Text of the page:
Choral singing in Birmingham schools has received a boost in recent years thanks to a generously sponsored vocal project. The results of this work could be clearly seen even though this choir was, on its conductor Peter Ranger's own admission, barely rehearsed. However, he need not have apologised for the fresh, bright sound these youngsters made in carols such as "Torches" and the attractive Zulu carol "Siyahanta".
The choir joined the Concert Orchestra for the opening "Sleighbell Serenade" by Philip Lane, a frothy piece yet with some tricky changes of pace and mood. In a programme in which the best items were those that did not over indulge in the Christmas spirit, the orchestra's Overture to Die Fledermaus was a lively and vigorous antidote to Christmas lollipops.
It was good to see more programme space for the Schools' Steel Band and the Brass Ensemble this year. The steelband's "Breathe Again" showed an ever increasing maturity considering that the players have only been together for one year. They have that rare quality among some pan players - the ability to play quietly. Having a weakness for Renaissance brass, I was particularly impressed with the Brass Ensemble's Terpsichorean Suite, which contrasted with a slinky version of Mel Torma's "Christmas Song".
The highlight of the evening, as often happens, came not from a polished ensemble but from a primary classroom. Clifton Junior School's Diwali piece, A Festival of Light, was multicultural music at its very best, far from the tokenism that can creep in when schools attempt to tackle religious festivals without a proper understanding of their significance. The entertainment began with some formidable tabla playing, followed by a graceful, controlled dance sequence telling the Diwali story. Best of all was the Stick dance, authentically choreographed and performed with grace and colour. This group deserves to be seen at a Schools Prom.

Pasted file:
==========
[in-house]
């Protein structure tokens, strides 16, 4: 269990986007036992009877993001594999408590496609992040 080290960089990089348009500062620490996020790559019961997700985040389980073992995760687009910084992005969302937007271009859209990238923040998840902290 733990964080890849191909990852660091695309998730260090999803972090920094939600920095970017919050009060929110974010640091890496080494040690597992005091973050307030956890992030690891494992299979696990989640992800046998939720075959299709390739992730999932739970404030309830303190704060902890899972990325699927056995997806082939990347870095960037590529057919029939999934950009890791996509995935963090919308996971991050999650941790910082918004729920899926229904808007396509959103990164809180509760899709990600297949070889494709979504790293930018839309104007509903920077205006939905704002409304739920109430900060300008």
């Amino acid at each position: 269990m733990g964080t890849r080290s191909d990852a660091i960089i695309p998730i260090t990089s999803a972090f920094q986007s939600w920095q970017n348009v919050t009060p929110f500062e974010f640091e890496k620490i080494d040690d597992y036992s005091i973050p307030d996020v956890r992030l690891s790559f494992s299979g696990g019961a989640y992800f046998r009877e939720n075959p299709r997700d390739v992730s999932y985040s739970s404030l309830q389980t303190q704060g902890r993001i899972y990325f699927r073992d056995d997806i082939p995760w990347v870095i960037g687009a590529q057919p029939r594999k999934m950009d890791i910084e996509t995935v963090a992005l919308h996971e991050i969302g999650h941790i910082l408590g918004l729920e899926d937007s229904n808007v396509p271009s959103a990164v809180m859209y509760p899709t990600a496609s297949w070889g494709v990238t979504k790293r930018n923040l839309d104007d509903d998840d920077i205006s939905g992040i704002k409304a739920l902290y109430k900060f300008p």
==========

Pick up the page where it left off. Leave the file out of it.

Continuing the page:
Birmingham Music Service has much to be proud of in the quality of its music provision to schools. Whether a schools' event needs a glossy presenter such as Jenny Herbert to remind the audience constantly of the debt the service owes its sponsors is questionable.
There was no sign of the abolition of Christmas as Southwark schools celebrated with an exciting variety of festive music performed in the magical setting of the cathedral just south of the Thames. The programme included several specially written cantatas and carols, a flute ensemble, a nativity play and a Schubert song.
Joseph Lancaster Primary School sang the Cantata Animata, a jazzy, almost tongue-in-cheek look at the nativity. By contrast the choir of St Jude's Primary offered "A Cry in the Night", including some fairly complex part-singing, and the visually attractive "Christmas Candle". Dulwich College Flute Choir provided an instrumental interlude with Mendelssohn's Scherzo from A Midsummer Night's Dream and The Flight of the Bumble Bee.
It was good to see able secondary students such as those from Kingsdale school being given a chance to display their talent. However, it was a pity that no programme credits were given to the vocal duo who gave us a delightfully unaffected rendering of Lloyd Webber's Pie Jesu, or to the clarinettist and singer who tackled Schubert's "Shepherd on the Rock" with such maturity. After the interval there was more quality singing from the choir and soloists of the Cathedral Primary School in selections from "Only a Baby'.
Pupils from Archbishop Michael Ramsay School staged their version of the coming of the Wise Men and the miracle of the crippled boy Amahl. Here there was no music but the clever idea of using a non-speaking pupil as a door was a humorous touch. The same school delivered a new musical version of a Christmas poem by John Betjeman.
Pupils from St James Primary played bells, glockenspiels and recorders in "Come on Ring Those Bells". I particularly enjoyed the original sound of the St Saviour's and St Olave's Gospel Choir in "The More I Get to Know You", proving that worship doesn't always have to be serious.
The Reverend Canon Roger Royle was a sprightly comp re in a joyous evening, which, in spite of a few rough edges, was a credit to music teaching in the inner city. Proceeds went to WelCare, a charity working for deprived families in Southwark.